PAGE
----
Hurley House hotel: Japan-on-Thames

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For goodness sake...

Do yourself a favour this year and look closer to home when planning a getaway.

Words: Tim Griffiths

I nterest rates are rising along with the cost of living. Europe is on fire. This year, the collective eggs of Brexit, Covid and climate change all seem to be hatching at the same time.

Why then might you want to stand in ever-lengthening queues at passport control in order to spend days on a beach, self-basting with Factor 1,000 and tiptoeing through the cinders to get restorative and cooling drinks when you can indulge at home?

I’m not sure exactly what I was expecting when I was offered the chance to review Hurley House hotel. Amazingly (in my eyes) this happens to be only the second hotel I have reviewed in our royal throne of kings, our sceptr’d isle. There have been many hotels, on many beaches, in many lands, but somehow just one here in the UK.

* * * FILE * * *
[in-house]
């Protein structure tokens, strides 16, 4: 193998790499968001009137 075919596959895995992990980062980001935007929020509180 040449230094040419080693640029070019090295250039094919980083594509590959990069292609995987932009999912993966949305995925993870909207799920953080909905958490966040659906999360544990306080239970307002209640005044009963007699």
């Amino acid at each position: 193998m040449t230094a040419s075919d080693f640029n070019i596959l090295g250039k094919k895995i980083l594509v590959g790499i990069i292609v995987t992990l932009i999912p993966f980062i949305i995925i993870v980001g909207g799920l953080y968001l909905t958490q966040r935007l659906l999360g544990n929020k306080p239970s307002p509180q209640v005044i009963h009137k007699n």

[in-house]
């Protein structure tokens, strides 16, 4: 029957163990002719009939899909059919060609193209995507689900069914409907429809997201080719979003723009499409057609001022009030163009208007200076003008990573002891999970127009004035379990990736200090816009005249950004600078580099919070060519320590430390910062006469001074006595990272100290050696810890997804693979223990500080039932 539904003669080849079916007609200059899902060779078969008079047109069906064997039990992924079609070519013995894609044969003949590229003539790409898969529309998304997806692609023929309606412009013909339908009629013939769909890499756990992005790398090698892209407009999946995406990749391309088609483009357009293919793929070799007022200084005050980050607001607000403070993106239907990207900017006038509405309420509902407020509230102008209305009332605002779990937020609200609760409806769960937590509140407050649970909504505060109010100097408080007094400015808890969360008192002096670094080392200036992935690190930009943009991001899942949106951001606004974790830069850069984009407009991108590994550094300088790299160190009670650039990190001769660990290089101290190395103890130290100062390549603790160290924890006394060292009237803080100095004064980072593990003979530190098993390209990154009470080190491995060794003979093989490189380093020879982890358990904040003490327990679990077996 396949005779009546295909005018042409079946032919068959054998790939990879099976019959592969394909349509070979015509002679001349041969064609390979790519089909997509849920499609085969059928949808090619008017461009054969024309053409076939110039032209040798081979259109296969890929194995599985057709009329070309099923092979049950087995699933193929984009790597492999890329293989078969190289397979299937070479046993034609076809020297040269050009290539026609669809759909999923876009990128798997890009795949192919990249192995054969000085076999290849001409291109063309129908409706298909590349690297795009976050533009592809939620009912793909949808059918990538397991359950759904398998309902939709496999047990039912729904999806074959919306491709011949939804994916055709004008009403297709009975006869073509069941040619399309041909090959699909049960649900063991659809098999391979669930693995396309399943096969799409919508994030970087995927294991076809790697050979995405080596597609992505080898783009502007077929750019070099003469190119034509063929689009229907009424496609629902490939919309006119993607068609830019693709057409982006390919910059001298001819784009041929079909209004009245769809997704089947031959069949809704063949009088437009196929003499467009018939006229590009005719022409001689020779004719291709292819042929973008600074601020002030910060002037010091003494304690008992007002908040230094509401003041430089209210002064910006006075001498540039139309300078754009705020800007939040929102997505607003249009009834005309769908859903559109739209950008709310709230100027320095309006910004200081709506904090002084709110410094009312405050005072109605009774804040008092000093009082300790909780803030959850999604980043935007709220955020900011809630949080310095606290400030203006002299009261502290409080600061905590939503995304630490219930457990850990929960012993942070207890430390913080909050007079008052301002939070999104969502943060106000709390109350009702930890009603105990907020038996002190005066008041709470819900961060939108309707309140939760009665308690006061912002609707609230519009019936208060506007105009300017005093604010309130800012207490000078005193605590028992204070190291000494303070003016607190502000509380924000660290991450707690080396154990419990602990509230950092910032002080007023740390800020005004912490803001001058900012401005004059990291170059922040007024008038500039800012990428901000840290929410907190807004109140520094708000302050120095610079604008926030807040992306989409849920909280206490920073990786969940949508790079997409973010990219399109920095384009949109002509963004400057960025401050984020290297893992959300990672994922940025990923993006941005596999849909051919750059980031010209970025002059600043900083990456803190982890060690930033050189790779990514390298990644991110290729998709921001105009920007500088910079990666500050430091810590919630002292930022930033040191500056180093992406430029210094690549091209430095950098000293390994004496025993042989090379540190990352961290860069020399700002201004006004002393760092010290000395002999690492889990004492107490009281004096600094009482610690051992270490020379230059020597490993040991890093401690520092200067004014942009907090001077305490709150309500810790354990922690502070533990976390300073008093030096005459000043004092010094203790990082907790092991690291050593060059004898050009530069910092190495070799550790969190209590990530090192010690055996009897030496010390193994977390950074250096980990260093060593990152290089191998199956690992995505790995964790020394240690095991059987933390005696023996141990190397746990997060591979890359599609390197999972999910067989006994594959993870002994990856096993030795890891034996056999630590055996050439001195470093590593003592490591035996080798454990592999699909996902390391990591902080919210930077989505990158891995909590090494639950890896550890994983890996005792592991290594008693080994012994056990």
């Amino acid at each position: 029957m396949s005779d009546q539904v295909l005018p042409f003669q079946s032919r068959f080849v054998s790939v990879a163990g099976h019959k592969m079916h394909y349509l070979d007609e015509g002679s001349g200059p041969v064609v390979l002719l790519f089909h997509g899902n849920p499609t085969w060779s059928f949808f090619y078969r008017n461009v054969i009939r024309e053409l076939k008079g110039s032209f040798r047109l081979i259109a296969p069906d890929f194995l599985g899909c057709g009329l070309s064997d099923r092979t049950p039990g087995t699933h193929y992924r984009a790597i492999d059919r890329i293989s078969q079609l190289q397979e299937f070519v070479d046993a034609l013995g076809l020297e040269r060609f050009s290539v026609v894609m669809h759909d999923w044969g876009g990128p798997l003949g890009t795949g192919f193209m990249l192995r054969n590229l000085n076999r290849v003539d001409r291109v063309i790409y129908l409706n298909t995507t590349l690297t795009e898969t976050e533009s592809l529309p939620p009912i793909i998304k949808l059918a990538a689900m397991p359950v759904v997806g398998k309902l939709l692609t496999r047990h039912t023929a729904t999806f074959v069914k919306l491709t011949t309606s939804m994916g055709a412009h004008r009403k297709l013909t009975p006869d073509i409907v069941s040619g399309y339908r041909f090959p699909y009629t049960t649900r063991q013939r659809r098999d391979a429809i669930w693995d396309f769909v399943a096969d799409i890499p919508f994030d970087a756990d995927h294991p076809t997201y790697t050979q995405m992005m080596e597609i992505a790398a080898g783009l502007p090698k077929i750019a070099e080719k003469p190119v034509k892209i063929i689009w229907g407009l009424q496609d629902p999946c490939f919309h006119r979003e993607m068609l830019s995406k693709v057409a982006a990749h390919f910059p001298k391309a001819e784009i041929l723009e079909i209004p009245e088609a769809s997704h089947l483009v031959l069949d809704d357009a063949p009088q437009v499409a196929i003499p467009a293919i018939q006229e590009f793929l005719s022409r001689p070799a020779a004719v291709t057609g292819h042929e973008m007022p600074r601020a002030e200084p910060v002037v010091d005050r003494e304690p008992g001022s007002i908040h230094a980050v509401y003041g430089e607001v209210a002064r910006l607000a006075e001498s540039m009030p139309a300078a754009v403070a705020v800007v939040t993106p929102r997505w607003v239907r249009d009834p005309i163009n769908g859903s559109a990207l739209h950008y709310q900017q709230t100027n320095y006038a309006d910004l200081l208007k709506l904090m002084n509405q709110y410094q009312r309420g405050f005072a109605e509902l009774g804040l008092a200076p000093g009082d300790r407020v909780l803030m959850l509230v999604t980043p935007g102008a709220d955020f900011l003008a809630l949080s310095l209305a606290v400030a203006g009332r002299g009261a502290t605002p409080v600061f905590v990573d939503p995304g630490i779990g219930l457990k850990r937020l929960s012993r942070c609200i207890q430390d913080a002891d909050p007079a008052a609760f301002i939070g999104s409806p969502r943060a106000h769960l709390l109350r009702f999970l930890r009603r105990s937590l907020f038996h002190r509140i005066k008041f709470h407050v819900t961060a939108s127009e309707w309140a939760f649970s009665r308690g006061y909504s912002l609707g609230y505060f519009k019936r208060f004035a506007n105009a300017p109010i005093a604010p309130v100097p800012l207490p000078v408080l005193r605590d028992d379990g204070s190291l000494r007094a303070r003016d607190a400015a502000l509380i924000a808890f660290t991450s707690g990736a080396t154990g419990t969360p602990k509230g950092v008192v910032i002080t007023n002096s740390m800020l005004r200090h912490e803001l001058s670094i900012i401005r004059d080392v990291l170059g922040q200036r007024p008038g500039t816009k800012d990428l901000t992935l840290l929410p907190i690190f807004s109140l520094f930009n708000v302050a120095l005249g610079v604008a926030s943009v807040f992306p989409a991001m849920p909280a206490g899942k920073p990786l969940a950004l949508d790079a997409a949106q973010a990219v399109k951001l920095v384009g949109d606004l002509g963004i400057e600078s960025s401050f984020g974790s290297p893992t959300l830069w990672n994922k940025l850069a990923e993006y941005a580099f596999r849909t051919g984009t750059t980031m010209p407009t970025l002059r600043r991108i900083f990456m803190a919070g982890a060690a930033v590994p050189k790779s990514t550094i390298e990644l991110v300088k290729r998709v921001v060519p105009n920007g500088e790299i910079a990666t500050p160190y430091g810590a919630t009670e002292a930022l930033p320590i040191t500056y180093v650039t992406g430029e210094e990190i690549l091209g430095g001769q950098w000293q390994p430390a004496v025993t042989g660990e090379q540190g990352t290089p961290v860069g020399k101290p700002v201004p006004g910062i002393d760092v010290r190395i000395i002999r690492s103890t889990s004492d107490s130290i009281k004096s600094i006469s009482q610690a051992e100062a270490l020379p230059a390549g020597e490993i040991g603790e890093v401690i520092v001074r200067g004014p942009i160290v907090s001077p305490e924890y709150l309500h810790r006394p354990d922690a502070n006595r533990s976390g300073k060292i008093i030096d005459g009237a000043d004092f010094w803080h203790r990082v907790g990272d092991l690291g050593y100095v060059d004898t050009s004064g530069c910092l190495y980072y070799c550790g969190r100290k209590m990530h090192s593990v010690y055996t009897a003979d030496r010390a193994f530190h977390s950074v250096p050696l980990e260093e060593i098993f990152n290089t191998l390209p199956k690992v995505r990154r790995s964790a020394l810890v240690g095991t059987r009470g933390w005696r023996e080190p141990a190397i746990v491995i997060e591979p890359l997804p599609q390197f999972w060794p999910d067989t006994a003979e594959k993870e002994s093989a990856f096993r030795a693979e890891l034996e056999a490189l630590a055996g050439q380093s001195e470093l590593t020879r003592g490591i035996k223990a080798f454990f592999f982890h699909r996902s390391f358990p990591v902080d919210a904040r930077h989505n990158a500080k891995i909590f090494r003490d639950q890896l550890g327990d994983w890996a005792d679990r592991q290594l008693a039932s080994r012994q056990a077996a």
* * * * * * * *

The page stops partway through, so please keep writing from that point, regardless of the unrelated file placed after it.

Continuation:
This friendly bolthole hotel lies slightly to the west of the prefecture of Tokyo. Nestled slightly off the beaten track yet easily accessible from the Berkshire towns of Marlow, Henley-on-Thames and Maidenhead, this understated boutique hidey hole would make a fabulous retreat from the hurley-burley (please forgive the pun) of London and life in general. For this privately owned gem is very much an example of hostelry done right.